Cardinals Made playoffs 41.6% of the time. Last year’s champs are still projecting as the class of the NL Central overall, although the different systems vary in this. ZiPS loves them, PECOTA doesn’t.
Cubs Made playoffs 38.7% of the time. All that spending has improved them by a projected 19 wins, which is a lot. I’d probably give them a slight edge over St. Louis right now.
Brewers Made playoffs 22.2% of the time. They were a trendy pick last year, and it looks like they may be one again this year.
Astros Made playoffs 19.3% of the time. Their projection doesn’t include any time for Roger Clemens. If he pitches half a season for them and replaces someone like Wandy Rodriguez, it’s probably a 3 win upgrade.
Reds Made playoffs 3.5% of the time. I ran these before they announced Griffey moving to RF.
Whether that makes a ton of difference remains to be seen.
Pirates Made playoffs 2.9% of the time. Will this be the year Littlefield gets fired?
Padres Made playoffs 49.3% of the time. They were my gut pick to win the division this year, so I was pleasantly surprised to see them win the simulated NL West.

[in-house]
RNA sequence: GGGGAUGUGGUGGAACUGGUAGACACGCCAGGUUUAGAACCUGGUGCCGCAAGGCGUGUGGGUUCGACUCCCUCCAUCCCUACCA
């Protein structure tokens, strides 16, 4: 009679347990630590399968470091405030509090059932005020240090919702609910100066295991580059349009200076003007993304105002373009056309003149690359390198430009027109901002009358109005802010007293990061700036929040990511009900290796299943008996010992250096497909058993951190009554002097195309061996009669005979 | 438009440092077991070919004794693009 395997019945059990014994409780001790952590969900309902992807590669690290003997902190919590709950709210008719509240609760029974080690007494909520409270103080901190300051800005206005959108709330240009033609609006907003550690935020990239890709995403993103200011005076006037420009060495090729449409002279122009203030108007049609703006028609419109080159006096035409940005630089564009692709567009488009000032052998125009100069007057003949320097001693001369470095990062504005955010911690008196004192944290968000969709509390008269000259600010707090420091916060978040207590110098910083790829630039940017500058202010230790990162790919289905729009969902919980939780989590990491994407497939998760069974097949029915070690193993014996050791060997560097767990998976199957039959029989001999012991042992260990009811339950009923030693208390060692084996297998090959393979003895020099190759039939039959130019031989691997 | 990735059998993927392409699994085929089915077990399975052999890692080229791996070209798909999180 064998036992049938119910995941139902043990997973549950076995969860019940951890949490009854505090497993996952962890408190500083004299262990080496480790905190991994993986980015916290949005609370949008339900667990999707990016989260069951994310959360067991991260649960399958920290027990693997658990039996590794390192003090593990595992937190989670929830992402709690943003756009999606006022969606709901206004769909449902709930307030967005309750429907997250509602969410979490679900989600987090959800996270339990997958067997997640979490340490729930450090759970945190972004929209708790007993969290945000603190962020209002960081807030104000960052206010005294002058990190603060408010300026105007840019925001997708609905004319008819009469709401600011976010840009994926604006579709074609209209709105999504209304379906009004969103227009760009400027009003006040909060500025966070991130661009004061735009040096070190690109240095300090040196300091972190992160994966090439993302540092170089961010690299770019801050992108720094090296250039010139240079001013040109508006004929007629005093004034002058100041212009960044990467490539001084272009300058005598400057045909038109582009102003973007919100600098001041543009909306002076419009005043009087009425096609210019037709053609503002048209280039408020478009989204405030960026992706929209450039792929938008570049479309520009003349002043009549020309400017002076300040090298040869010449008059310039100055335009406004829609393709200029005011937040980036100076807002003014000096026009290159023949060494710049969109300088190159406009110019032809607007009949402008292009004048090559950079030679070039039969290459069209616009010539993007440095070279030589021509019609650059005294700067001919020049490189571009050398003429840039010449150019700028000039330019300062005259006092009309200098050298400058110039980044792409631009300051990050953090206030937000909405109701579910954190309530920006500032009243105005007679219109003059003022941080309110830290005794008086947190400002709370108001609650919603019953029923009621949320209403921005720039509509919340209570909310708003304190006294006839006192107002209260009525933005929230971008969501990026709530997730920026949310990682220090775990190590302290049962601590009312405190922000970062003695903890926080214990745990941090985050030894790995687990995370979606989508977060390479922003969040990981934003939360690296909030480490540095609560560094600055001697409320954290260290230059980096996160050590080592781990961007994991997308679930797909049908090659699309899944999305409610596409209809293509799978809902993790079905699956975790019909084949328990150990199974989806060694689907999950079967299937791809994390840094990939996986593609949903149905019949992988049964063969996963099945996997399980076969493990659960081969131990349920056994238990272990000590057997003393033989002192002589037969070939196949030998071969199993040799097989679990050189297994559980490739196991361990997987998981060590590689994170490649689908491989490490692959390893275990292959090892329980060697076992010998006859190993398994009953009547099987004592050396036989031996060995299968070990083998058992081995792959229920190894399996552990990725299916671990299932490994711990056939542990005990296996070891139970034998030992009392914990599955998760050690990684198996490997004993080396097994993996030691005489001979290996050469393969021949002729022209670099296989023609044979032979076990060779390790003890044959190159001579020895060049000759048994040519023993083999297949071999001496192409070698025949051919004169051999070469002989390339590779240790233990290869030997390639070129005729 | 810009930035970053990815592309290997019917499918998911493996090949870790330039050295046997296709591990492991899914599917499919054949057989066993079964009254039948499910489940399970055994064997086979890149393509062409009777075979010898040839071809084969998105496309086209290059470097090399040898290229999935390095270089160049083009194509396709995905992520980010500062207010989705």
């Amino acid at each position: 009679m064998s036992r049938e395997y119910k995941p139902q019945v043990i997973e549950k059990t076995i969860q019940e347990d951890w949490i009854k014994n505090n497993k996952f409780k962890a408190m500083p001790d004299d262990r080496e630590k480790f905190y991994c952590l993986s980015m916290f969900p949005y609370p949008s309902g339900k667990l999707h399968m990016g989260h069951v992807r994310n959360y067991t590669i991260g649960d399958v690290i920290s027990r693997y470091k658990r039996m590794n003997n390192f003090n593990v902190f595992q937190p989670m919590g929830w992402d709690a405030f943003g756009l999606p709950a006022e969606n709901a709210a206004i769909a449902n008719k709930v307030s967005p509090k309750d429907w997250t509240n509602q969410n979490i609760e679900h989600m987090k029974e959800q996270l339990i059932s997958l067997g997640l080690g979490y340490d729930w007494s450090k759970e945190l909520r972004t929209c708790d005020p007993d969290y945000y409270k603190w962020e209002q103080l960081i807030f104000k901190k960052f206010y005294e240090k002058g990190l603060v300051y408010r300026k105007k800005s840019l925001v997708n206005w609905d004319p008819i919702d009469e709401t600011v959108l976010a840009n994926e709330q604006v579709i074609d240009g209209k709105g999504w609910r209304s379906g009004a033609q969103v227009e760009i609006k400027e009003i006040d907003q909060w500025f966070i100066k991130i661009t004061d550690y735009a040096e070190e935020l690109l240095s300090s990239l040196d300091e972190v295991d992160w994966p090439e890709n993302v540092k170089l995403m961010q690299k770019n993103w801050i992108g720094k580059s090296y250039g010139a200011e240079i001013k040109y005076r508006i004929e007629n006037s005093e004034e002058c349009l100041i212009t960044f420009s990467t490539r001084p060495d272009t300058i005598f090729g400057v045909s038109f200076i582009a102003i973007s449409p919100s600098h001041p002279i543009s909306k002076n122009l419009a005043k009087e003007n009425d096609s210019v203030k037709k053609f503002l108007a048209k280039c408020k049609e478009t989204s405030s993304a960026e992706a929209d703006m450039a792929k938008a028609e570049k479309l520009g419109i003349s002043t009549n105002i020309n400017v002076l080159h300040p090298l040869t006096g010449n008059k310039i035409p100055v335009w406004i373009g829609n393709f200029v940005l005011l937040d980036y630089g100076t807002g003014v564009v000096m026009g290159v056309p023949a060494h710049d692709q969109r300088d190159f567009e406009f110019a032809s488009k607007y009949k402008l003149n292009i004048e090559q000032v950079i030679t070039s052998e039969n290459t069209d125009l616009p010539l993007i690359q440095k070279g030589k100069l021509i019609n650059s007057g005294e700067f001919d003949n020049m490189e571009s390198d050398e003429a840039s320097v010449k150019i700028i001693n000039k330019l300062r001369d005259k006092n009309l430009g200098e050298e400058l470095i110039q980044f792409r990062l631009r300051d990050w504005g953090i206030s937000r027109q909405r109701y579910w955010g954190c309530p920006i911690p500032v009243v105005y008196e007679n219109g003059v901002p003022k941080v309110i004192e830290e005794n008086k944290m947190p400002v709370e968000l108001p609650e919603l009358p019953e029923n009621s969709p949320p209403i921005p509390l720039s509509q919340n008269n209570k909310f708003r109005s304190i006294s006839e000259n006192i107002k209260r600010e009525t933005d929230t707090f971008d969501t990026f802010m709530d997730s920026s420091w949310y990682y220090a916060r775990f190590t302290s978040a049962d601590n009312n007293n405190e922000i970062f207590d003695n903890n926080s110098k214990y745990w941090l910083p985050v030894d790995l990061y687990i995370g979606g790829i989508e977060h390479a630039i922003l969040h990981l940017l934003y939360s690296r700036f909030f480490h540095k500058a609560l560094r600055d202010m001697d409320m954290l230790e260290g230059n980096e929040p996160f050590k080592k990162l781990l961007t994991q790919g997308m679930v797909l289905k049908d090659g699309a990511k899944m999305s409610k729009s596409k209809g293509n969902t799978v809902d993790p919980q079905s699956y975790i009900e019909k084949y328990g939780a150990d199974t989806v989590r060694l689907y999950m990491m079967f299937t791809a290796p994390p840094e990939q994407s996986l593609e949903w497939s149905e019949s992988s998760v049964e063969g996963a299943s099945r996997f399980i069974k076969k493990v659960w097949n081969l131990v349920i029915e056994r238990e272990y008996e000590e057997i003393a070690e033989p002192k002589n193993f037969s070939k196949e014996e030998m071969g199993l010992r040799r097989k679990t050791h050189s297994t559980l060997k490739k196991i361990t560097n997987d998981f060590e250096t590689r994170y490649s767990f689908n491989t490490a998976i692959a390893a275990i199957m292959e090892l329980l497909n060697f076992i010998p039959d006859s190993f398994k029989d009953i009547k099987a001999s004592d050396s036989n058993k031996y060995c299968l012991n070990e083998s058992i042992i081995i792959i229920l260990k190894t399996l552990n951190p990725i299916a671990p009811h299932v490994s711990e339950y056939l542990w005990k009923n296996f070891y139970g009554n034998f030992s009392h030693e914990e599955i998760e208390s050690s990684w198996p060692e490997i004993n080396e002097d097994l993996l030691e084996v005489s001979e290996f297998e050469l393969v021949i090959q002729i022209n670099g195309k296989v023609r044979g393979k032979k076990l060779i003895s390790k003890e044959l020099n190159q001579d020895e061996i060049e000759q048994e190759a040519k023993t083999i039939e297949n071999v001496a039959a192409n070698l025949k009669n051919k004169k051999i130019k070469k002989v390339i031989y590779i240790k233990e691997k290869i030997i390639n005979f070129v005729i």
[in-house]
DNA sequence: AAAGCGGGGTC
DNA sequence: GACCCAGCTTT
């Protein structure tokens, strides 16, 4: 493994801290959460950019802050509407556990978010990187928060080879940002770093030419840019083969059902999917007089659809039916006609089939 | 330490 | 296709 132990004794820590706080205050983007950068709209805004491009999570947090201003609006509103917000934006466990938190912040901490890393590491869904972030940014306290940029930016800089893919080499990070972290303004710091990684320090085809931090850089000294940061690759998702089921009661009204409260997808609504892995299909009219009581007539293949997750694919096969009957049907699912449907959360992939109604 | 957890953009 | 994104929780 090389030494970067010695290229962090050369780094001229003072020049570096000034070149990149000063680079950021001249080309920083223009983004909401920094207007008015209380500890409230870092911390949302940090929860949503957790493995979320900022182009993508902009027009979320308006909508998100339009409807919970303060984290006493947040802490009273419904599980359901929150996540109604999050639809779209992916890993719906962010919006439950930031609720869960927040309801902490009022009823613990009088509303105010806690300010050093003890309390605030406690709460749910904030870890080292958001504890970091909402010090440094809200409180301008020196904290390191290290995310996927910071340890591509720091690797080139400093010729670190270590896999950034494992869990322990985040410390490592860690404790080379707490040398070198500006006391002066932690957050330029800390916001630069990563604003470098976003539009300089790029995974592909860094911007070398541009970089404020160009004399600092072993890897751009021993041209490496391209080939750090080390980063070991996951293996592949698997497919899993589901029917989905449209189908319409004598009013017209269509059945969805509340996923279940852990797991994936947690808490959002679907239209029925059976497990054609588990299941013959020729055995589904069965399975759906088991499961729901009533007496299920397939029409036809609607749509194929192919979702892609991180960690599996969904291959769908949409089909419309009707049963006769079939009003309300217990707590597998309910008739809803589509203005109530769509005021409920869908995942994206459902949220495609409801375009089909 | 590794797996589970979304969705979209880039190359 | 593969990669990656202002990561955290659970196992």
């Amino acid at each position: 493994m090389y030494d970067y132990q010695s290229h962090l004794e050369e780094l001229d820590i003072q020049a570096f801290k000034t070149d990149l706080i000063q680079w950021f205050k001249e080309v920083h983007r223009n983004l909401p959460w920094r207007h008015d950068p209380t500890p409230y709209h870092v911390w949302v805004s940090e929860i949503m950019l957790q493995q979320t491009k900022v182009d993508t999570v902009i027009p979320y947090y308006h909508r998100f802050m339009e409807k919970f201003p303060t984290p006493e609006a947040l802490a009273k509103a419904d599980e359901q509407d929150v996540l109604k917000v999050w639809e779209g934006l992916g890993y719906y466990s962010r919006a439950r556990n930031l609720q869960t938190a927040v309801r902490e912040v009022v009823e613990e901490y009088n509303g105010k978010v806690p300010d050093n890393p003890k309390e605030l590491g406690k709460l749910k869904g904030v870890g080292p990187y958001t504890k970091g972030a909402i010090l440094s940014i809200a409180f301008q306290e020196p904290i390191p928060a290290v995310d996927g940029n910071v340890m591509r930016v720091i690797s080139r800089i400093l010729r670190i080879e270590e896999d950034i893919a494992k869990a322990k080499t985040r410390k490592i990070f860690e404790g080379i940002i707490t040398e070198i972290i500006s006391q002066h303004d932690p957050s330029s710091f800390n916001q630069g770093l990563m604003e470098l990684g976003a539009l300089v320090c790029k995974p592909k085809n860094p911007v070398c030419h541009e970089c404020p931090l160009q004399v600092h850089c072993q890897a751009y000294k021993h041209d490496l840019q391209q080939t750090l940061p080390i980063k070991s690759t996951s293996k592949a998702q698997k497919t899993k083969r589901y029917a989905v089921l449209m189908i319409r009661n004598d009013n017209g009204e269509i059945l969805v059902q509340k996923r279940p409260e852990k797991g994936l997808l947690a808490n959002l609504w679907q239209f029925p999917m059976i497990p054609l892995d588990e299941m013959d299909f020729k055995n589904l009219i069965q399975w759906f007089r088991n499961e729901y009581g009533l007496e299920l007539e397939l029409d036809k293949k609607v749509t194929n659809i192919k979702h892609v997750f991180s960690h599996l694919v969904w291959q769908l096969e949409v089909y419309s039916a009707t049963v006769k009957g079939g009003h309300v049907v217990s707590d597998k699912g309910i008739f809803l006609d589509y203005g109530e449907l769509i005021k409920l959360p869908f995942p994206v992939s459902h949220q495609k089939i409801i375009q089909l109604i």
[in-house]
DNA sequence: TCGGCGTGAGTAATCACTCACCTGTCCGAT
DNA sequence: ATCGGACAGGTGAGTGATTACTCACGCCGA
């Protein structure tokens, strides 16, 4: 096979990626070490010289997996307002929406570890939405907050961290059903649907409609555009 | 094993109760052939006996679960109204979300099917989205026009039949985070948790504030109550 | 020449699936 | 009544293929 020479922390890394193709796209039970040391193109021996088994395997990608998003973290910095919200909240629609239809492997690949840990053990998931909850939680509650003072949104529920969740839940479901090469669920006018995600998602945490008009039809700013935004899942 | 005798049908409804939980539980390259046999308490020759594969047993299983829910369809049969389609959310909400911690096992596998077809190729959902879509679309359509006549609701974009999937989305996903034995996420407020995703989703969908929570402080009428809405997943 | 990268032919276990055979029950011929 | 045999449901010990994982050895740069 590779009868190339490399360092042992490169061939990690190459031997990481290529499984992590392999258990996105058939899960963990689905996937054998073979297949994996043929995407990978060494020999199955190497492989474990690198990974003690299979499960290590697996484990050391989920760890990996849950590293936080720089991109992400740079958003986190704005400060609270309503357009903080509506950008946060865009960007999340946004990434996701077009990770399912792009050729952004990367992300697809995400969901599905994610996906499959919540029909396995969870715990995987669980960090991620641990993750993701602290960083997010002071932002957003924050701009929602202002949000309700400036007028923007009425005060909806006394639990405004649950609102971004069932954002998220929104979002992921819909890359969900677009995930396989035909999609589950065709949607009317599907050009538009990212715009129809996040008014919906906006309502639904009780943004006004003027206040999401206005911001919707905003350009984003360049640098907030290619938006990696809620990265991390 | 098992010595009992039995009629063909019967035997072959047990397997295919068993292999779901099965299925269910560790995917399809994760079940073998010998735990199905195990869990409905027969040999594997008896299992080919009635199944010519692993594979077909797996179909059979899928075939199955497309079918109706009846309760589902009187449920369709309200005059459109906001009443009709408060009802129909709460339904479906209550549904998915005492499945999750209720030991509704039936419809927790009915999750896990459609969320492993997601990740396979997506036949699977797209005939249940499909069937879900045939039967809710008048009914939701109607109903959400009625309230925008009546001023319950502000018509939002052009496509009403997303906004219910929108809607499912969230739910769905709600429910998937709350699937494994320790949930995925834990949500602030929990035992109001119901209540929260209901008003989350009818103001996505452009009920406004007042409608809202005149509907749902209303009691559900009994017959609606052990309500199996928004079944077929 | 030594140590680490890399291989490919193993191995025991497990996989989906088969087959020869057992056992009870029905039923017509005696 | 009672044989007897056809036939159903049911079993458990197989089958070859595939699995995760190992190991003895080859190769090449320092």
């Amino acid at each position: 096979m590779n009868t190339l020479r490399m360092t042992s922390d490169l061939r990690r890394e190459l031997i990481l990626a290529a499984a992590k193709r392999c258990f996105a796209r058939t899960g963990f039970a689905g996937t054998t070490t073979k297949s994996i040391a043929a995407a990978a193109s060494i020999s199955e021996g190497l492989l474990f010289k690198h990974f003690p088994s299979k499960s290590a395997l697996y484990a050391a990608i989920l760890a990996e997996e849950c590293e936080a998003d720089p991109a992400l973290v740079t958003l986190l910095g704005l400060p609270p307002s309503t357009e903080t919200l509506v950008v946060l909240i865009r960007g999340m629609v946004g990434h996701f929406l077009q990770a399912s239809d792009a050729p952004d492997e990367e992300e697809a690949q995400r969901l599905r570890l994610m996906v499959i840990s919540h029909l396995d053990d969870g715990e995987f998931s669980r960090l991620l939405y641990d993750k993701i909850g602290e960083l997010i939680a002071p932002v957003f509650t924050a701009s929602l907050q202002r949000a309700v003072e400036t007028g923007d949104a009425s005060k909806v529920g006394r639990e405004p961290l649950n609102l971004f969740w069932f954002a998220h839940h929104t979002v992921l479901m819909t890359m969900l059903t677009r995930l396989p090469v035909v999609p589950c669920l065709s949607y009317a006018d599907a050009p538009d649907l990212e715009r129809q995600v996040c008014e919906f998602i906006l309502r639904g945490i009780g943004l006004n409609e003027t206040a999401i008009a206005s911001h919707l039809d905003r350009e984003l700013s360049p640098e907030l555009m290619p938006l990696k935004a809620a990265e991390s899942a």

Diamondbacks Made playoffs 32.2% of the time. They’re another trendy pick to win their division, but a lot of it depends on how soon the Big Useless can come back, and if he’s no longer useless when he does.
Dodgers Made playoffs 29.1% of the time. I thought Juan Pierre was a ten win upgrade. Apparently not.
Rockies Made playoffs 12.4% of the time. For some reason I thought they were worse than an 80 win team.
Giants Made playoffs 12.0% of the time. When I ran an initial set of 100 simulations in late December, they projected to win the division. However, based on the revised rosters and depth charts, which cut Barry Bonds’s playing time severely, they’re now bringing up the rear. If Bonds can play in more than the 50% of the games he’s predicted to, expect them to win more frequently than this.
And there you have it. The 2007 Diamond Mind projection blowout. Results are not guaranteed.
Page 1 of 1 pages: